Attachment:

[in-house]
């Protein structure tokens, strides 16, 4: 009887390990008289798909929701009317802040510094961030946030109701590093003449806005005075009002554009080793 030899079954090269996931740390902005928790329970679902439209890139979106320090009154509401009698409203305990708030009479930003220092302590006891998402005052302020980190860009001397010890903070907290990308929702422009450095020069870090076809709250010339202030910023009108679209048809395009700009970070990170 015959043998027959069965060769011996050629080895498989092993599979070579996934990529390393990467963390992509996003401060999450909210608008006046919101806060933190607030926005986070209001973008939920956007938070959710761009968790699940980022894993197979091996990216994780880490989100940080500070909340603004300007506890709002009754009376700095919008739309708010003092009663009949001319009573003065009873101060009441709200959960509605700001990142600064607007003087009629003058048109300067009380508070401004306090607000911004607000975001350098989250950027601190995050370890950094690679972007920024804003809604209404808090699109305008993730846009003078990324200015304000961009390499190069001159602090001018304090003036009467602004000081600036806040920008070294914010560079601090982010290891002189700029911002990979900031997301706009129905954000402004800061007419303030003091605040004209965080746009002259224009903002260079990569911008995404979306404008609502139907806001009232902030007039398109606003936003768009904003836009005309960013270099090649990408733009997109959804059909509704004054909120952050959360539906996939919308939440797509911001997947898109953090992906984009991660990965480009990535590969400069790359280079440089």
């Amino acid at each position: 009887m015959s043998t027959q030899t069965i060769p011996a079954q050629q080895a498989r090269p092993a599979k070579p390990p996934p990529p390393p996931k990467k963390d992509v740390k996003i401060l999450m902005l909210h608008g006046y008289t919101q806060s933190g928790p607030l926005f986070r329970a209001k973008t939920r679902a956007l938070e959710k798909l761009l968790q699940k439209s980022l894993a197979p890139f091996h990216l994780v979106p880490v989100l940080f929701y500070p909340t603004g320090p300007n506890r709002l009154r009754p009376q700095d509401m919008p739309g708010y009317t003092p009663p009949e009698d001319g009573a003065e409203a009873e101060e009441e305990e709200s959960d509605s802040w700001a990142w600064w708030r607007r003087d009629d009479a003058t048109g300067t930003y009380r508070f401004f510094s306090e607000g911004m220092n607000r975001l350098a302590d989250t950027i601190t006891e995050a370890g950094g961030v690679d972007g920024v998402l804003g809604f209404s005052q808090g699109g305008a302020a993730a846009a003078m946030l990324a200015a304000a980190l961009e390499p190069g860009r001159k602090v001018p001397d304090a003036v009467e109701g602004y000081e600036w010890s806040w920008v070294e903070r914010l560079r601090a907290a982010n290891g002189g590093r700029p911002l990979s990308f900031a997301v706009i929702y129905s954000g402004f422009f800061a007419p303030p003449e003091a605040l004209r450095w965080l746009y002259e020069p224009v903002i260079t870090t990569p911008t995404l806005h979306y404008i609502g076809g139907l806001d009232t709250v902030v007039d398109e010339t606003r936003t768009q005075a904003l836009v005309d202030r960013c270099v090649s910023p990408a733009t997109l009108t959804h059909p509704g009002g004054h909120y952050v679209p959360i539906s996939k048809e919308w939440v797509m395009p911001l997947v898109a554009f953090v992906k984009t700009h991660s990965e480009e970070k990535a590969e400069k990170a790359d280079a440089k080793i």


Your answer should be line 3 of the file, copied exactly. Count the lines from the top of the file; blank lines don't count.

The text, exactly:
């Amino acid at each position: 009887m015959s043998t027959q030899t069965i060769p011996a079954q050629q080895a498989r090269p092993a599979k070579p390990p996934p990529p390393p996931k990467k963390d992509v740390k996003i401060l999450m902005l909210h608008g006046y008289t919101q806060s933190g928790p607030l926005f986070r329970a209001k973008t939920r679902a956007l938070e959710k798909l761009l968790q699940k439209s980022l894993a197979p890139f091996h990216l994780v979106p880490v989100l940080f929701y500070p909340t603004g320090p300007n506890r709002l009154r009754p009376q700095d509401m919008p739309g708010y009317t003092p009663p009949e009698d001319g009573a003065e409203a009873e101060e009441e305990e709200s959960d509605s802040w700001a990142w600064w708030r607007r003087d009629d009479a003058t048109g300067t930003y009380r508070f401004f510094s306090e607000g911004m220092n607000r975001l350098a302590d989250t950027i601190t006891e995050a370890g950094g961030v690679d972007g920024v998402l804003g809604f209404s005052q808090g699109g305008a302020a993730a846009a003078m946030l990324a200015a304000a980190l961009e390499p190069g860009r001159k602090v001018p001397d304090a003036v009467e109701g602004y000081e600036w010890s806040w920008v070294e903070r914010l560079r601090a907290a982010n290891g002189g590093r700029p911002l990979s990308f900031a997301v706009i929702y129905s954000g402004f422009f800061a007419p303030p003449e003091a605040l004209r450095w965080l746009y002259e020069p224009v903002i260079t870090t990569p911008t995404l806005h979306y404008i609502g076809g139907l806001d009232t709250v902030v007039d398109e010339t606003r936003t768009q005075a904003l836009v005309d202030r960013c270099v090649s910023p990408a733009t997109l009108t959804h059909p509704g009002g004054h909120y952050v679209p959360i539906s996939k048809e919308w939440v797509m395009p911001l997947v898109a554009f953090v992906k984009t700009h991660s990965e480009e970070k990535a590969e400069k990170a790359d280079a440089k080793i």